… That magic moment when they realised that, at last, they were free.-

… Εκείνη η μαγική στιγμή που κατάλαβαν πως, επιτέλους, ήταν ελεύθεροι.-


The memorial to the victims of the Holocaust in the city of Drama, Macedonia, Greece Το μνημείο των θυμάτων του Ολοκαυτώματος στην πόλη της Δράμας, Μακεδονία, Ελλάδα

The memorial to the victims of the Holocaust in the city of Drama, Macedonia, Greece
Το μνημείο των θυμάτων του Ολοκαυτώματος στην πόλη της Δράμας, Μακεδονία, Ελλάδα




Today is the anniversary of the death of Winston Churchill. This here is a favourite video of mine, which pays this grand gentleman a tribute:


The recent film “Darkest Hour” also does this. It is well worth seeing, very well done and Gary Oldman gives a truly fantastic performance as Churchill himself.

I was going to limit my post to this, but I stumbled upon a certain article in the Guardian, which is just as important, in that it reminds us of the true face of war; a face, which we like to forget when thinking of heroes and leaders, such as Churchill. However, we have to take this aspect into account as well and look at it head on. Then, we might have a chance to understand that we carry within us the very elements that we see in our enemies…

This is the article, but I must warn you that the photographs inside it are disturbing:


I cordially wish you every bit of good fortune for the new year, which will be here in a while.

Besides the important and valuable possession of health, I wish that new roads will be opened to you, which will lead you in directions that are necessary for a substantial improvement. At the same time, if you happen to be in a rut, I wish that you will come out of it quickly through the appearance of such roads. Furthermore, I wish that you will have inexhaustible strength and endurance so as to present them before any clowns that are appropriating the current scene, by uttering hollow words that have been said again and again.

Of course, I wish the same to me…

Happy New Year to all!

I just saw this video on Facebook: https://www.facebook.com/TheIndependentOnline/videos/10155437888846636/

I am not absolutely sure how much of it is a genuine conversation between the human and the robot, and how much of it has been fashioned deliberately i.e. as if it were a film with a script.

Having said that, I find it horrifying. This is not only because of the risk of a “Planet of the Robots” becoming true, but also because I see an issue that is far worse and perhaps a lot closer to being manifested: The issue is that, by means of these spectacular advances in getting machines to simulate human thought and responses, humans are going to be drawn into identifying with these inventions. They will quickly get to the point of regarding them as fellow humans. And that is a downright fallacy.

I am a Software Engineer by profession with 28 years of experience in the field of software design and programming. I would never trade the warmth of a real friendship with a real human being for a relationship with a machine, such as Sophia.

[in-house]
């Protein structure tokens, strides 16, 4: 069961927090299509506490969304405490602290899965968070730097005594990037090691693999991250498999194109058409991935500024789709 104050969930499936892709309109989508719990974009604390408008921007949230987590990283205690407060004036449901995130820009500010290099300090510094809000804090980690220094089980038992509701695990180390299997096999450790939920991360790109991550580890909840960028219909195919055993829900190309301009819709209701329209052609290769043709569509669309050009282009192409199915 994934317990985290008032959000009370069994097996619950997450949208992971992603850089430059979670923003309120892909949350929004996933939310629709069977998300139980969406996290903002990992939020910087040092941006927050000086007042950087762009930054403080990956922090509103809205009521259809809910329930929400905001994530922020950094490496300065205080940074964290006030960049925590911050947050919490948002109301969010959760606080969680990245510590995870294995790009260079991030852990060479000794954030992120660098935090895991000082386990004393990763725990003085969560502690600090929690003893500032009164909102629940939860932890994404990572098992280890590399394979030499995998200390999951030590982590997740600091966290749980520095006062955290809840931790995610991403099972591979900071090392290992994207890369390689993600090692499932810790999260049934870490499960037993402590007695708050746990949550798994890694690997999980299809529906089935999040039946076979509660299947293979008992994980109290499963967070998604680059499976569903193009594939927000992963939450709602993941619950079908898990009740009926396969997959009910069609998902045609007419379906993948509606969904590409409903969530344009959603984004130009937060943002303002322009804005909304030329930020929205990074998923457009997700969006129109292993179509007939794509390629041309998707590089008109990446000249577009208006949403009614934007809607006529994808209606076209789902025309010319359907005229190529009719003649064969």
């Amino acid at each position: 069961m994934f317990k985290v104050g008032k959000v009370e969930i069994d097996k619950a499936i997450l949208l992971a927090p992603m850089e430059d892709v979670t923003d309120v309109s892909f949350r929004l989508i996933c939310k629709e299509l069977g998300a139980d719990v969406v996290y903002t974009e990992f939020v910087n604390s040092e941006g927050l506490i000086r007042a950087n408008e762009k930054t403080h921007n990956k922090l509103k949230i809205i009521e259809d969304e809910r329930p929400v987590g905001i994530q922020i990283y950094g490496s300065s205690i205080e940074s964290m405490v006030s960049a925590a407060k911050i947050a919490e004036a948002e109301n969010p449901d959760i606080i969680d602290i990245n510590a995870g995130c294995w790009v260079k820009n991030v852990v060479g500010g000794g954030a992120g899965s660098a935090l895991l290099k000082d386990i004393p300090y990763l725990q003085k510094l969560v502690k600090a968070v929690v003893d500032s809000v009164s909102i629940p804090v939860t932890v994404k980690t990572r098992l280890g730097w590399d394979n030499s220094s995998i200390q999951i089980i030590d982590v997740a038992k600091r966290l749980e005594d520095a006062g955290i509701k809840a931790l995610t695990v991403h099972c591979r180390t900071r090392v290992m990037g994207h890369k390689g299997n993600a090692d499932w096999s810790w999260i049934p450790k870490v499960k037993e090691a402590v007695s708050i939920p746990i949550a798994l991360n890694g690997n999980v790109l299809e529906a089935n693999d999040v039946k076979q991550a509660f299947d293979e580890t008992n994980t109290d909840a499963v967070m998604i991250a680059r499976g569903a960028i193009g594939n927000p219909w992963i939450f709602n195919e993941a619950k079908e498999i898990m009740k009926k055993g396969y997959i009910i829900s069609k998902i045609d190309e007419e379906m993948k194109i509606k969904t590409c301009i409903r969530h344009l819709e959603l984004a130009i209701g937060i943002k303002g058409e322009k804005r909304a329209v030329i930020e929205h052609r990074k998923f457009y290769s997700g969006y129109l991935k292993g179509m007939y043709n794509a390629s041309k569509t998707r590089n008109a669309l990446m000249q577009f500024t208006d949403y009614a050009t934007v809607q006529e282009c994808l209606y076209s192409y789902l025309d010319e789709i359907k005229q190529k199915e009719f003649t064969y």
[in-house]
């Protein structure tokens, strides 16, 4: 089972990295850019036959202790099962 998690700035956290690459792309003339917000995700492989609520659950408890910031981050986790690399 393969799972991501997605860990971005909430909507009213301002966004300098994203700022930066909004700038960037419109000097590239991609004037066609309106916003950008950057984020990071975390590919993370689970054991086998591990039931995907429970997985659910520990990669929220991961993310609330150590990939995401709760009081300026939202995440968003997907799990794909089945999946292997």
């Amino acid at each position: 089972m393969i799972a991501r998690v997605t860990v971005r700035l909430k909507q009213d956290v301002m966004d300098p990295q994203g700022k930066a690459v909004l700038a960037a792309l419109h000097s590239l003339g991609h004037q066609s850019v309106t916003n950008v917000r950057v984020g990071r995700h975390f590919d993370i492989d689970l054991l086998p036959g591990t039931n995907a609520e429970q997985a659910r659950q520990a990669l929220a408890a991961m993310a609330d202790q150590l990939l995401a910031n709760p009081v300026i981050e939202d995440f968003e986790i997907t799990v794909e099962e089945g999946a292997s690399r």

We need to ask ourselves whether we really want to do this. Machines are good for their purposes: a phone, a laptop, a GPS etc. But they are not good for absolutely everything in life. Fire in the kitchen is good, because we can use it to cook our food. However, when it ravages a forest, then it is not good.


Sometimes, commas can very important and their presence or absence can make a huge difference in meaning (and effect).

1. His mind was occupied with other, internal goals.
2. His mind was occupied with other internal goals.

1 means that the goals with which his mind was occupied were different from those that one might expect; also, such goals were of an internal nature, not of an external one.
2 means that his mind was occupied with internal goals, which were different from the internal goals described earlier on and/or occupying someone else’s mind.

Today, 21 April, marks the 50th anniversary since a group of military officers seized power in Greece and enforced a dictatorship, which was to rule the country for the next 7 years.

The coup d’etat took place in the early hours of that very day. I was only two years old then, so naturally I have no memory of the event. However, my father used to tell me how he heard the rolling sound made by one of the armoured tanks that were deployed in the night and wondered why on earth were there road works being carried out at 2 in the morning…

The next day, of course, the truth gradually became apparent: The radio was continuously broadcasting patriotic military themes, a tank was stationed at a road junction near our house and then the announcements came: that the army had taken over the governing of the country due to the unstable situation that had developed.

Let’s hope it never ever happens again. Even though an objective historian might – just might – be able to discern a certain degree of good brought about by the dictatorship, particularly in light of the instability in Greece’s political life at the time, such a form of rule can never be a healthy substitute for Democracy.

This is really very well-written and worth reading!

My Comic Relief

So…it’s been a week huh?  I was planning on writing a fun post about how much I’m loving The Totally Awesome Hulk today but I can’t get my head around it.  Reading the news for the last five days has taken me on an emotional journey.  I’ve been spending much time in thought and conversation with loved ones about where our country is heading.  I’ve been struggling to understand, let alone find my place in the events that are unfolding.  As I do this, I keep thinking of something Bruce Springsteen said during a concert in Western Australia last Sunday.   

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